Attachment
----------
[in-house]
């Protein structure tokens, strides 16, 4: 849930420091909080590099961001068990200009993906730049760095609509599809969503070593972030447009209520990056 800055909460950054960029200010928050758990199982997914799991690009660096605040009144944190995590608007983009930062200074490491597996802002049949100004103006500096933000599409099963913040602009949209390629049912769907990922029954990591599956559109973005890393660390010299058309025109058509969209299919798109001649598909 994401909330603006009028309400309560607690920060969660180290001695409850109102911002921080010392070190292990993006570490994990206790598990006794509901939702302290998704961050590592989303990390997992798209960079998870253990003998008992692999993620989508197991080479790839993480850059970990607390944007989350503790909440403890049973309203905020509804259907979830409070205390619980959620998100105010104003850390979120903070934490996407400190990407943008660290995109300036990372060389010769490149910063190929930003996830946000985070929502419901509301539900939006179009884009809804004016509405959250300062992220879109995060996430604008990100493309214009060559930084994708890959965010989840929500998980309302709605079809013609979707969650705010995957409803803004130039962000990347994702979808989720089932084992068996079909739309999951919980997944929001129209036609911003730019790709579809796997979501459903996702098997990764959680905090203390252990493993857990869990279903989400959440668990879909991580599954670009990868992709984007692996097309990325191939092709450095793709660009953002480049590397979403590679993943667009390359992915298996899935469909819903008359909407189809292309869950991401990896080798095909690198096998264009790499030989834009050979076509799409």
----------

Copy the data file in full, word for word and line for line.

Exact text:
[in-house]
């Protein structure tokens, strides 16, 4: 849930420091909080590099961001068990200009993906730049760095609509599809969503070593972030447009209520990056 800055909460950054960029200010928050758990199982997914799991690009660096605040009144944190995590608007983009930062200074490491597996802002049949100004103006500096933000599409099963913040602009949209390629049912769907990922029954990591599956559109973005890393660390010299058309025109058509969209299919798109001649598909 994401909330603006009028309400309560607690920060969660180290001695409850109102911002921080010392070190292990993006570490994990206790598990006794509901939702302290998704961050590592989303990390997992798209960079998870253990003998008992692999993620989508197991080479790839993480850059970990607390944007989350503790909440403890049973309203905020509804259907979830409070205390619980959620998100105010104003850390979120903070934490996407400190990407943008660290995109300036990372060389010769490149910063190929930003996830946000985070929502419901509301539900939006179009884009809804004016509405959250300062992220879109995060996430604008990100493309214009060559930084994708890959965010989840929500998980309302709605079809013609979707969650705010995957409803803004130039962000990347994702979808989720089932084992068996079909739309999951919980997944929001129209036609911003730019790709579809796997979501459903996702098997990764959680905090203390252990493993857990869990279903989400959440668990879909991580599954670009990868992709984007692996097309990325191939092709450095793709660009953002480049590397979403590679993943667009390359992915298996899935469909819903008359909407189809292309869950991401990896080798095909690198096998264009790499030989834009050979076509799409």